A great way to look at this is to understand what features are most important to your different audience segments.
Take CX Network’s report titled “Customer Behaviour and Attitudes In Telco Buying Decisions Revealed” which highlights how Millenials, Generation Xers, and Baby boomers find distinct features valuable. The report shows how 20% of Millennials appreciate recommendations of matching products, while this only appealed to 15% of Gen X buyers and less than 10% of Baby Boomers.
Industry statistics like the ones above can help guide your CEM strategy. You can further supercharge your efforts by substituting these values with the data you collect from your customers and making decisions using these metrics instead.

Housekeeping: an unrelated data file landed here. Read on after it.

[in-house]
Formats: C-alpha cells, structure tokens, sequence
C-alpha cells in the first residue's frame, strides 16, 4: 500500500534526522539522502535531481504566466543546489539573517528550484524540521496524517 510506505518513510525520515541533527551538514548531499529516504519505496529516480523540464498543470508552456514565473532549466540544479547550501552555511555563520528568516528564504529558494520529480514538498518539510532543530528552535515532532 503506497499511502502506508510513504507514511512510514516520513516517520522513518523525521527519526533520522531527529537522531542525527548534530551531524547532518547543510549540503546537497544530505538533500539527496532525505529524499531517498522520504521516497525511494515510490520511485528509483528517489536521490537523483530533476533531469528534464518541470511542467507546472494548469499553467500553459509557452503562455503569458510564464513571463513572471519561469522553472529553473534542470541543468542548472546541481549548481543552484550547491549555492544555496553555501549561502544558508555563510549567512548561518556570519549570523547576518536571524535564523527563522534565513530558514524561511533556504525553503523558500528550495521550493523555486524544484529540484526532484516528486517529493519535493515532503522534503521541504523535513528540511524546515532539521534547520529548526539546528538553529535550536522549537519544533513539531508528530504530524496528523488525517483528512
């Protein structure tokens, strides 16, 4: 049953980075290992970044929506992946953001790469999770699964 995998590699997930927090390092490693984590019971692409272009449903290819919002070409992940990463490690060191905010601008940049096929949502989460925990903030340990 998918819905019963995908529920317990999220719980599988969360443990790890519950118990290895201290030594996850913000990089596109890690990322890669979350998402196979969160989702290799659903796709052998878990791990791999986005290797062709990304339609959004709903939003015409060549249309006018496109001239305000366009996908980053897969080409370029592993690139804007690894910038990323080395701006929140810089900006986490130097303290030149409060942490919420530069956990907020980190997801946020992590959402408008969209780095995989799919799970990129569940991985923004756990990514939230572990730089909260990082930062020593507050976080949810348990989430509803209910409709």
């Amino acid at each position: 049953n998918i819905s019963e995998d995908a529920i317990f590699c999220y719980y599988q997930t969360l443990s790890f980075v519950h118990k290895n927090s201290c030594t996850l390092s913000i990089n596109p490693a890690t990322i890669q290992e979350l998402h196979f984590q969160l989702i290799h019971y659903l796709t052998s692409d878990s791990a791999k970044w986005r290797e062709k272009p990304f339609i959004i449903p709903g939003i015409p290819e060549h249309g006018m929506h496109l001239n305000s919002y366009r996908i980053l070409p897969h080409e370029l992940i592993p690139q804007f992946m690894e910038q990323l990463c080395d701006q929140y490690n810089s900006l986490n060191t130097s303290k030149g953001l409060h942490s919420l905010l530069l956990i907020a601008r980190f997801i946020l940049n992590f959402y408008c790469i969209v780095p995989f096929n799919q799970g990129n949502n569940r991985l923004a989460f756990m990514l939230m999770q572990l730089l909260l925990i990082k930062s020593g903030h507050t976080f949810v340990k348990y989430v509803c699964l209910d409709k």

Recent research suggests that 70% of all consumers see customer experience as a major factor when choosing the best telecom service provider. This can actually be measured in revenue, with PwC indicating that consumers are willing to pay up to 8% more for an excellent experience in the telecom industry.
Hence, it’s safe to assume that the influence of customer experience in telecommunications will become even stronger in the future. Telecoms, in Europe and elsewhere, will have to shift their focus from collecting feedback to actually implementing consistent methods to process an ever-increasing amount of data, to interpret them, and to transform them into actionable steps.
That’s the challenge that lays ahead for customer experience in telco for the next few years.